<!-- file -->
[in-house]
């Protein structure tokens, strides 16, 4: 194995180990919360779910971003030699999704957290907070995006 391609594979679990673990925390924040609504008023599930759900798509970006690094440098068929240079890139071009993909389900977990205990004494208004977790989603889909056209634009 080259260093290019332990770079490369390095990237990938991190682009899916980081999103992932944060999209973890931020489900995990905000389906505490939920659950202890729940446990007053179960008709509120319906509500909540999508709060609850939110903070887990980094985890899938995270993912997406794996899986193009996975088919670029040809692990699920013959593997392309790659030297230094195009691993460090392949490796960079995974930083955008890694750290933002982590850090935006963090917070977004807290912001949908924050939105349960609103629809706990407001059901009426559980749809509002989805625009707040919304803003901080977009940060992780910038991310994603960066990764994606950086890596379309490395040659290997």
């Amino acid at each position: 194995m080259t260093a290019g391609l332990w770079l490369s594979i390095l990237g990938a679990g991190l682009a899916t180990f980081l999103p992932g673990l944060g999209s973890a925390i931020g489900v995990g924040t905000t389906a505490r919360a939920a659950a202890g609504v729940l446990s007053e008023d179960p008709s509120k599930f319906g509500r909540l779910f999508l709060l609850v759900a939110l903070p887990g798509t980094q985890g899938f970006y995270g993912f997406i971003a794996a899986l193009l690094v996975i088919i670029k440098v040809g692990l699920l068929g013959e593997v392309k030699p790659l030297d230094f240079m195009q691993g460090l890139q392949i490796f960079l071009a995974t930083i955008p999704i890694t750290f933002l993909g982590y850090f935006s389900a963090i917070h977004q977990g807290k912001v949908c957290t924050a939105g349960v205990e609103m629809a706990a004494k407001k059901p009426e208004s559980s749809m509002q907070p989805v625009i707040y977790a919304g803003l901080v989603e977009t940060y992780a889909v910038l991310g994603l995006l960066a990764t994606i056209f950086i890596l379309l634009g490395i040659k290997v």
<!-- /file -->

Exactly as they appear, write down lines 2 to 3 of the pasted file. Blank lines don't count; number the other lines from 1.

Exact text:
């Protein structure tokens, strides 16, 4: 194995180990919360779910971003030699999704957290907070995006 391609594979679990673990925390924040609504008023599930759900798509970006690094440098068929240079890139071009993909389900977990205990004494208004977790989603889909056209634009 080259260093290019332990770079490369390095990237990938991190682009899916980081999103992932944060999209973890931020489900995990905000389906505490939920659950202890729940446990007053179960008709509120319906509500909540999508709060609850939110903070887990980094985890899938995270993912997406794996899986193009996975088919670029040809692990699920013959593997392309790659030297230094195009691993460090392949490796960079995974930083955008890694750290933002982590850090935006963090917070977004807290912001949908924050939105349960609103629809706990407001059901009426559980749809509002989805625009707040919304803003901080977009940060992780910038991310994603960066990764994606950086890596379309490395040659290997």
């Amino acid at each position: 194995m080259t260093a290019g391609l332990w770079l490369s594979i390095l990237g990938a679990g991190l682009a899916t180990f980081l999103p992932g673990l944060g999209s973890a925390i931020g489900v995990g924040t905000t389906a505490r919360a939920a659950a202890g609504v729940l446990s007053e008023d179960p008709s509120k599930f319906g509500r909540l779910f999508l709060l609850v759900a939110l903070p887990g798509t980094q985890g899938f970006y995270g993912f997406i971003a794996a899986l193009l690094v996975i088919i670029k440098v040809g692990l699920l068929g013959e593997v392309k030699p790659l030297d230094f240079m195009q691993g460090l890139q392949i490796f960079l071009a995974t930083i955008p999704i890694t750290f933002l993909g982590y850090f935006s389900a963090i917070h977004q977990g807290k912001v949908c957290t924050a939105g349960v205990e609103m629809a706990a004494k407001k059901p009426e208004s559980s749809m509002q907070p989805v625009i707040y977790a919304g803003l901080v989603e977009t940060y992780a889909v910038l991310g994603l995006l960066a990764t994606i056209f950086i890596l379309l634009g490395i040659k290997v």